Effectively, Holmes was quick to accept since that position would give him free access to laudanum, to which my friend was addicted.
I was not present during Lestrade's visit to 221B Baker Street, and I was not informed of anything either (of which I complained bitterly once the whole thing was over). Only two days later, during dinner, Holmes begged me to write a prescription for a laxative.
“Are you constipated?” I aske…


There has been much talk about the alleged scam starring Sherlock Holmes when he charged tickets for the exhibition of a stone.
Here I will demonstrate not only the falsehood of such accusation but its meanness and its contaminating potential in the environment!
(No, this last is false and I will also prove it!)
In fact, Holmes was especially disgusted with the crime of scam, especially if he was the scammed. I would dare to say that the crime of scam horrified him even more than that of murder.
Although it is very possible that he confused both crimes because, once, he went into the apartment in a rage proclaiming that he had been the victim of a homicide. But what had actually happened is that he had been sold a telescope that turned out to be a simple metal tube with a drawing of a starry sky stuck at one end.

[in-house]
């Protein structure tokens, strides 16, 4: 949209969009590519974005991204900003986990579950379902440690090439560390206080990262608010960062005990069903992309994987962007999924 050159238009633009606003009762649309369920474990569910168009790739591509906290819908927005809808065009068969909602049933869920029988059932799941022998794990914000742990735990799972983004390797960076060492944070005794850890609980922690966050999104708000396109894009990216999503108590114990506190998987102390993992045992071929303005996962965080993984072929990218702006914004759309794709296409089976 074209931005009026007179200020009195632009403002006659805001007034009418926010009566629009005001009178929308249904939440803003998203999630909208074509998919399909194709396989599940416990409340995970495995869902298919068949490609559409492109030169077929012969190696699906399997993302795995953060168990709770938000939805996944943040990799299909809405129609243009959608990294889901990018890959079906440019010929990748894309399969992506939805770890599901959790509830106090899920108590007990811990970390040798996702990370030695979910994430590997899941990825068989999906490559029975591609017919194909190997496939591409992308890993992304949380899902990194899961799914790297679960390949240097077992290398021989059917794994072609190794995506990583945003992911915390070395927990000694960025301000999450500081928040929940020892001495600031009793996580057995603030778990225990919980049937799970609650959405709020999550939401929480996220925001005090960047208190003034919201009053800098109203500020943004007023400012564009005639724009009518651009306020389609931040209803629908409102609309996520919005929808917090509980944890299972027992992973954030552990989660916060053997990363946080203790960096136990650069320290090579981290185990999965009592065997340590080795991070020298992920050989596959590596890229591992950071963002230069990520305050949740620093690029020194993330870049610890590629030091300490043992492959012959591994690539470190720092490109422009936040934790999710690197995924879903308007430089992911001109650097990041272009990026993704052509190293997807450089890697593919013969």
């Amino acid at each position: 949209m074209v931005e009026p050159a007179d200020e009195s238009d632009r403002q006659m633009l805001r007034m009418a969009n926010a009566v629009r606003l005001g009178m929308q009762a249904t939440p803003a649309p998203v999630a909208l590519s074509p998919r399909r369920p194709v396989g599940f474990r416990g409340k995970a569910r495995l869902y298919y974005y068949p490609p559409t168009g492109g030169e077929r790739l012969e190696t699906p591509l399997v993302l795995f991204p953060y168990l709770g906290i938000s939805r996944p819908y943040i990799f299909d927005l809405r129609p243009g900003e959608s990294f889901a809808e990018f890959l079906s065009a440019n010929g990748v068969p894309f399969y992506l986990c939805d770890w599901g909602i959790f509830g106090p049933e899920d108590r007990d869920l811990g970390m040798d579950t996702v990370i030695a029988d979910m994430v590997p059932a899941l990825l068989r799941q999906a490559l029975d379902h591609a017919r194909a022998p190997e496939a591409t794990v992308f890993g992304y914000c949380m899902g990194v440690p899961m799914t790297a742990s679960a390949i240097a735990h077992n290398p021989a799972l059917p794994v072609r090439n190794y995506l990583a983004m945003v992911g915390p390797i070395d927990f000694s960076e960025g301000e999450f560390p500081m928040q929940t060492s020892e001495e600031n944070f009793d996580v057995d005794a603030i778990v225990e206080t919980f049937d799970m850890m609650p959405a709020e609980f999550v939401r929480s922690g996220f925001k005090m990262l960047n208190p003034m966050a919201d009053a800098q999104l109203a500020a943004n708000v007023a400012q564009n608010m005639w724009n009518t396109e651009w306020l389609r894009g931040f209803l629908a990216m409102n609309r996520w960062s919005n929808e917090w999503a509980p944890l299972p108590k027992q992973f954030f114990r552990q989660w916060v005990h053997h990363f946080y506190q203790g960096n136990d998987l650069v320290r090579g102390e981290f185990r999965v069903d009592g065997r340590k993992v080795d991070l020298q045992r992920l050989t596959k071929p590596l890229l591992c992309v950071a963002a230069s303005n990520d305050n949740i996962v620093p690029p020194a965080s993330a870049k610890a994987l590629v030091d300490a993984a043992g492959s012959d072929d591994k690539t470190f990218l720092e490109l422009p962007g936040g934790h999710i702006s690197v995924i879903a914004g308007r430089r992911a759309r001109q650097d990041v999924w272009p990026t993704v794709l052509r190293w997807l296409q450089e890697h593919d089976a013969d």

Be that as it may, in that case the scammer played with advantage, as the stars exerted a great fascination on Holmes. It was especially when the sky was clear when he wanted…


One evening Holmes was reading The Times while I was distracted looking out the window when I saw a gentleman in a top hat who was about to knock on our door.
«Holmes. Why don't you test your deductive skills?»
«About what?»
«We have a new client. A gentleman in a top hat»
«The killer is the butler.»
I laughed at my friend's witty remark. But suddenly a liveried butler appeared from behind a carriage brandishing a knife.  My laughter froze in my face while I watched the butler stabbing our ill-fated client and running away.
I stayed petrified. I would say: in a catatonic state, for a few minutes.
«Well, Watson? Where is our supposed client?»
«He has just been killed by a butler.»
«You're very funny, Watson. But your facetiousness won't be able to divert my attention from your lack of insight. What made you suspect that that man was going to knock on our door?»